The Eurasian otter is endangered in Italy, only surviving in southern river basins. The spatial and social structure of a population living at the border of the current range was explored through a noninvasive genetic study along 174 km of the Sangro river. Sampling was conducted in 2011 and 2012, collecting spraints and anal jellies at 62 marking sites. Samples were successfully genotyped at 13 nuclear microsatellites and the ZFX/ZFY locus for molecular sexing, resulting in 14 distinct genotypes (4 females, 2 possible females, 8 males), from 35 marking sites. Mean captures/recaptures rate was 3.8 captures/individual, with males being recaptured more frequently than females. Spatial overlap among individuals was analyzed through a linear regression model fitted against sibship categories and sex pairing. Nine out of the fourteen genotyped individuals belonged to three full-sib clusters, while five individuals had no full-sibs in the population. Full-sibs overlapped more than half-sibs, while male–male pairs showed significantly higher spatial overlap than both male–female and female–female pairs. Estimated mean density was 0.152 otters/km and 2.4 individuals/10 × 10 km grid cell. Accordingly, the 3440 grid cells of otter occurrence in Italy could likely host about 8000 otters, suggesting the current population has become larger than the minimum viable population size.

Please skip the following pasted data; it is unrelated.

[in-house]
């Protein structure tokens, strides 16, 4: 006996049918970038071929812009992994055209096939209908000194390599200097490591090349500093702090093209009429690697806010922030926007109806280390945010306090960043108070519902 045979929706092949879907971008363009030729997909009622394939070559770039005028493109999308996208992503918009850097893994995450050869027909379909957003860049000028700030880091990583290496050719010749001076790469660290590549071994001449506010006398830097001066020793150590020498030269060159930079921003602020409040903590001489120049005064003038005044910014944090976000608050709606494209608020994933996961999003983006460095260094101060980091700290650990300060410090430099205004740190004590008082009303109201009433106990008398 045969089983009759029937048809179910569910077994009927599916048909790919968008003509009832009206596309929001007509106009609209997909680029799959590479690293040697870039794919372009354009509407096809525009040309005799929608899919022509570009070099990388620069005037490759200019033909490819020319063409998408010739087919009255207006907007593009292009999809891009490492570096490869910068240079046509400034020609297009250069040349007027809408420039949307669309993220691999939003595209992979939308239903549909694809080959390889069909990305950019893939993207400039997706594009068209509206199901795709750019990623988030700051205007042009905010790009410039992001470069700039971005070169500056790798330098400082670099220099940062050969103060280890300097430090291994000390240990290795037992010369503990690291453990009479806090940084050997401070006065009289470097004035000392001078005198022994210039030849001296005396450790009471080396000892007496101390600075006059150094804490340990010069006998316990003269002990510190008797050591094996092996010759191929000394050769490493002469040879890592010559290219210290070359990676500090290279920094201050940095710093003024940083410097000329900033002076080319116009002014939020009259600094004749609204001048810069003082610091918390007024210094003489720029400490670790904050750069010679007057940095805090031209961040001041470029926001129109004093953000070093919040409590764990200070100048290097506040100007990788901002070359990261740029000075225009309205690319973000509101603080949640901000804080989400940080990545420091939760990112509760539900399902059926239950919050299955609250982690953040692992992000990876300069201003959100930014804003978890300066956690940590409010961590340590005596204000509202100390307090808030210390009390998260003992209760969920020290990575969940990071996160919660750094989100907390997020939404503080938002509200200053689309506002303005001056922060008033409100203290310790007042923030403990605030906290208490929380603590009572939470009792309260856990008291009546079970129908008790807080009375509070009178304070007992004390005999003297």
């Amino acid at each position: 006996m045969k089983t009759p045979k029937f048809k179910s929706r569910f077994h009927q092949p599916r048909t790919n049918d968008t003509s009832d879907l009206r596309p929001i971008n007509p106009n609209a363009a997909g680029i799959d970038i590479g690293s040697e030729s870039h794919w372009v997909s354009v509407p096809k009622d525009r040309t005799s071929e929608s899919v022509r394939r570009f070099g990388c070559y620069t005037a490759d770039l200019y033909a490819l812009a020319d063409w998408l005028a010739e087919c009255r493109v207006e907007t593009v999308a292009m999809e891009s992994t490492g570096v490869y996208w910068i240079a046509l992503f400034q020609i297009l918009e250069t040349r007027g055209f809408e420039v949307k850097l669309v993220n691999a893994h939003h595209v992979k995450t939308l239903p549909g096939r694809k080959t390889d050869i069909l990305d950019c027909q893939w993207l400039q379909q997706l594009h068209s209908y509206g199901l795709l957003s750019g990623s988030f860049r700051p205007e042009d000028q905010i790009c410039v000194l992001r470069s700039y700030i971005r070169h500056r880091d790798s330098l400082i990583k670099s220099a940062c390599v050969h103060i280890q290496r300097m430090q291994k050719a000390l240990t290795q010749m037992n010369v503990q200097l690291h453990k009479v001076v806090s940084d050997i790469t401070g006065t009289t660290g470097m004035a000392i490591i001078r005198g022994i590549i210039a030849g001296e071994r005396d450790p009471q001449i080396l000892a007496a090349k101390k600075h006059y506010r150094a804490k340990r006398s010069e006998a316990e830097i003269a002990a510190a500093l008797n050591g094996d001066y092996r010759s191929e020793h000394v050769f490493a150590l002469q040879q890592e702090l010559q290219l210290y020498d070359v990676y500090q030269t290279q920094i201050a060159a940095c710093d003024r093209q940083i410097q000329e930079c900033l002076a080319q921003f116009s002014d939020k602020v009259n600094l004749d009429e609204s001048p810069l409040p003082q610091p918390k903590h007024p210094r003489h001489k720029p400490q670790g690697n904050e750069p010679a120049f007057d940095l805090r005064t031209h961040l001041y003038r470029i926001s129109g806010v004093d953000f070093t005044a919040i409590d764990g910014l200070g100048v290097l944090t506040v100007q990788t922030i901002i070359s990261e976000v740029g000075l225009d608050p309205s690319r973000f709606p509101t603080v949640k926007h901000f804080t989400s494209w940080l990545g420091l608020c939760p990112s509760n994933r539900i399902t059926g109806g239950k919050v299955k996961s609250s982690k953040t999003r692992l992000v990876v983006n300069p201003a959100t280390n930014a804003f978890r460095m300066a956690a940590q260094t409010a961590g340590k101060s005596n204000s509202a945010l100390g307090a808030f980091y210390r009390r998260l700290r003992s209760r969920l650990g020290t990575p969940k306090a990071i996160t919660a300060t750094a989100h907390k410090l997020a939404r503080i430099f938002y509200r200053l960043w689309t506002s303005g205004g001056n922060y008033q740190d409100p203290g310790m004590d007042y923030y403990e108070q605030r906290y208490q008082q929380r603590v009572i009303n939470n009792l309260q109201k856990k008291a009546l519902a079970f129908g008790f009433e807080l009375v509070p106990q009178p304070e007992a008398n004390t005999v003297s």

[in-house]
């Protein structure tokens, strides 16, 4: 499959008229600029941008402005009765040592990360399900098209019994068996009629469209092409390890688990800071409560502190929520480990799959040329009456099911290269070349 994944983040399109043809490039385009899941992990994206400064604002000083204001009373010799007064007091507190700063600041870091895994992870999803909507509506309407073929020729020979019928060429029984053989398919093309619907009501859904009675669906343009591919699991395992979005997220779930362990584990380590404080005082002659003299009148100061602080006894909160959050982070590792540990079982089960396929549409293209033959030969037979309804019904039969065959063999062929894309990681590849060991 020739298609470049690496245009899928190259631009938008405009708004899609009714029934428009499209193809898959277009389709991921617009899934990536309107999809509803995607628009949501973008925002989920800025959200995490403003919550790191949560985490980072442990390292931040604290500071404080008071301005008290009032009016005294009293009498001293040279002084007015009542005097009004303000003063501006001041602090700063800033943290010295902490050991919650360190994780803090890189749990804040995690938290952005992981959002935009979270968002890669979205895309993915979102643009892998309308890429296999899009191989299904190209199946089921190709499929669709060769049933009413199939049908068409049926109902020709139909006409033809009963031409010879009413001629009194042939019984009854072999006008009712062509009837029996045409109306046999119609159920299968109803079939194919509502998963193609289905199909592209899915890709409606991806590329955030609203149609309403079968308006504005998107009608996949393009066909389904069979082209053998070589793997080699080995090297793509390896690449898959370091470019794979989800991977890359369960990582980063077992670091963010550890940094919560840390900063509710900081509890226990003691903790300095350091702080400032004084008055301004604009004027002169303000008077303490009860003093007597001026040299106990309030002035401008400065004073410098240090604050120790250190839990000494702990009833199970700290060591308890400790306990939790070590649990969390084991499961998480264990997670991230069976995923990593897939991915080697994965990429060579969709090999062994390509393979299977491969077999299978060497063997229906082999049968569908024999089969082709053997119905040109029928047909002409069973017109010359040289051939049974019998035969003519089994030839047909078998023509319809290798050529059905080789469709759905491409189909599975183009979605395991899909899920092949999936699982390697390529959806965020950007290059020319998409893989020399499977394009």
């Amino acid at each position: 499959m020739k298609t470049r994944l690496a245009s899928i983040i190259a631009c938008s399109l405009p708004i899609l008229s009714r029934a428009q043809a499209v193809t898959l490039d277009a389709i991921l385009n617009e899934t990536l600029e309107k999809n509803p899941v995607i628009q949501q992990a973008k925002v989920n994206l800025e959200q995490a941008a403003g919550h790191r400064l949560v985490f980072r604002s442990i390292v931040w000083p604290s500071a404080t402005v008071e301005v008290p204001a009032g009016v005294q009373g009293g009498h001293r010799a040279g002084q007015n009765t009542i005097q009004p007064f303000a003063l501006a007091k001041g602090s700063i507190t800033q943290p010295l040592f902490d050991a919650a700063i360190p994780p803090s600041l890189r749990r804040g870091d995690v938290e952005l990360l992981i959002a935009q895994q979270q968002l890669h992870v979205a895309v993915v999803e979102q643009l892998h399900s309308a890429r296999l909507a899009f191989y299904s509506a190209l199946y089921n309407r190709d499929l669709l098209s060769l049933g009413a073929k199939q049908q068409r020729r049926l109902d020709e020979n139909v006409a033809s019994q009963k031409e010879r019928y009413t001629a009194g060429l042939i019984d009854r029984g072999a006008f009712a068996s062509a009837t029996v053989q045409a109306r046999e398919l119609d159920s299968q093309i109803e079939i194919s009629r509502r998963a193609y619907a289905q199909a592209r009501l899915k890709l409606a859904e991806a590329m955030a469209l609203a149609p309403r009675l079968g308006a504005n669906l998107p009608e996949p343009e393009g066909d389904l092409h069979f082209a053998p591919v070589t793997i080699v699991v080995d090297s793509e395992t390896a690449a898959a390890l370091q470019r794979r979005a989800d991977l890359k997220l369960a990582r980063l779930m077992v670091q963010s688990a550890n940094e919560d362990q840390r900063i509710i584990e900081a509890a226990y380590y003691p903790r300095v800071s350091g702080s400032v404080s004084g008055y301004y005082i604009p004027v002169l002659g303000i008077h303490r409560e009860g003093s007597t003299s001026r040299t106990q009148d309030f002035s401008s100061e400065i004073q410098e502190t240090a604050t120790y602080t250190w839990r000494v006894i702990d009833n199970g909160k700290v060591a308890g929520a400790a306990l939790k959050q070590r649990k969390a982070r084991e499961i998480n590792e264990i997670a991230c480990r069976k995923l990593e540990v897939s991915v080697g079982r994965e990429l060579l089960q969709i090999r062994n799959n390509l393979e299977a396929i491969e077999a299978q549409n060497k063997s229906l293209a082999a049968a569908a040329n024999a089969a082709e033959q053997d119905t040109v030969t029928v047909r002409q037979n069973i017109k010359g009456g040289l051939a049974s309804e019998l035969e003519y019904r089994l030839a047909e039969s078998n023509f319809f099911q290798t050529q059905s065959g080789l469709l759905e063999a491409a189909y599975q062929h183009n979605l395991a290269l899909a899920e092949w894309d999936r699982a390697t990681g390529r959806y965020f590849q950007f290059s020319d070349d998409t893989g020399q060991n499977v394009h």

Di Febbraro M.
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